That’s sort of true, although the movie sped it up quite a bit. And while the movie ends here, there’s more to the story.

On July 6th, 2001, Robert Hanssen pled guilty to 15 counts of espionage. For more than two decades, Robert Hanssen’s espionage earned him about $1.4 million dollars in cash and diamonds.

As a result of Robert Hanssen’s arrest, the FBI has made significant overhauls to its security. While we obviously don’t know the extent of those changes since that’s literally national security, according to the FBI’s public report on the case, we can get an idea of some of the recommended changes.

For example, before Robert was arrested, the FBI’s security program was based mostly on trust. By that, the FBI simply just assumed their employees would be loyal throughout their careers. Once you got in, you were trusted. That’s not the case anymore.

Something else the FBI report mentions is that Robert Hanssen was never asked to take a polygraph test in his 25-year career in the FBI. While you can’t put 100% certainty on a lie detector test, that’s something the FBI obviously thinks could’ve helped been a piece in the puzzle to identifying a potential mole.

That’s why, now, a polygraph test is part of the standard five-year background reinvestigation in the FBI.

Robert Hanssen never had to disclose his finances, either. In fact, in interviews he conducted with authorities after being arrested, he admitted that he felt perfectly comfortable taking the cash the KGB had given him and putting it into a savings account in his own name in a bank just a block away from the FBI headquarters.

Now, the FBI monitors their personnel’s finances since that’s often a big reason for espionage.

That’s not everything, of course, but that gives you an idea of some of the changes that have come about as a result of Robert Hanssen’s case. There were a lot of holes that Robert was able to work around. According to one statement Robert told his captors after the fact: “If I had thought that the risk of detection was very great, I would never have done it.”

When all was said and done, the FBI described his case as, “possibly the worst intelligence disaster in U.S. history.”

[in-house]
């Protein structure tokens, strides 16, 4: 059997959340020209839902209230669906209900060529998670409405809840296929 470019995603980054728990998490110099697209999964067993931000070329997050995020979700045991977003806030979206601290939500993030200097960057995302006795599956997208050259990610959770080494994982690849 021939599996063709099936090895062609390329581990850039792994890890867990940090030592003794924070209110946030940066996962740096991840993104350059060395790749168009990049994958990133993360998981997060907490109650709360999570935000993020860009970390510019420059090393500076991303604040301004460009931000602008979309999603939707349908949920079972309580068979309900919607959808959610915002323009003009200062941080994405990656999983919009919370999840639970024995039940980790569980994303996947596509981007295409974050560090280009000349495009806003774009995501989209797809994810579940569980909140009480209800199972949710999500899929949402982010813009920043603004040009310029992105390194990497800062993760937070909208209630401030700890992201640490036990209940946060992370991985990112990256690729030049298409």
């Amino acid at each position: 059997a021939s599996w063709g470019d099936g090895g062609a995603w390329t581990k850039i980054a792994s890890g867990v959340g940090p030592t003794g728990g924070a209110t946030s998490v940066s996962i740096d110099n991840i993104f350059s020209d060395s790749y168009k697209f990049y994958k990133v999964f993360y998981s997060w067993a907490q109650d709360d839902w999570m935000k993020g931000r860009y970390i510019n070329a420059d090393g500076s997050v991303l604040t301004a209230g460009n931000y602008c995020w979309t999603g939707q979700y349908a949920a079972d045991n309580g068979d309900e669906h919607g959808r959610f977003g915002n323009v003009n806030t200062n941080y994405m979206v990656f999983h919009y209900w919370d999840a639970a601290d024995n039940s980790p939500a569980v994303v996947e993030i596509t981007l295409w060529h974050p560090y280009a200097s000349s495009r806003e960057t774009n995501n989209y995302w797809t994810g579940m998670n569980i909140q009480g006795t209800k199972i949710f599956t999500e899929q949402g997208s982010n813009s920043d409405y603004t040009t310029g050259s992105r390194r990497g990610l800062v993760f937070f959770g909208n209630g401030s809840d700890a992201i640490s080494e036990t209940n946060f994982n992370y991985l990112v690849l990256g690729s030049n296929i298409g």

Today, Robert Hanssen is serving life without the possibility for parole at the United States Penitentiary, Administrative Maximum Facility. That’s a federal supermax prison located about 110 miles, or 177 kilometers, to the south of Denver near Florence, Colorado.

As for Eric O’Neill, he didn’t leave the FBI right away like the movie shows.

Although the movie is correct in stating that Eric was never a Special Agent. His official role was as an Investigative Specialist with the Special Surveillance Group, or SSG.

In an interview after the fact, Eric was asked why he left the FBI.

While the movie doesn’t show this, as all of that was going on with the investigation into Robert Hanssen, Eric O’Neill would go from a full day at the FBI’s headquarters working on the investigation to spending two or three hours at night school at the nearby George Washington University Law School.

As Eric explained, it was a tough decision but ultimately, he decided he wanted to focus on a career in law. So while it wasn’t as fast as the movie makes it seem, Eric did end up leaving the FBI and, in 2003, he graduated with honors from GW Law.

In fact, Eric helped work with the filmmakers to help make sure the movie was accurate. Since the movie has been released, Eric explained that Breach has been a great film to help with recruiting for the FBI. That’s one reason, according to him, that the FBI was willing to supply so many details about the case with the filmmakers.

And even though Robert Hanssen is currently locked up in a supermax prison where he spends 23 hours a day in solitary confinement, Eric says he wouldn’t put it past the FBI to roll in a TV in front of his cell so he could watch the movie.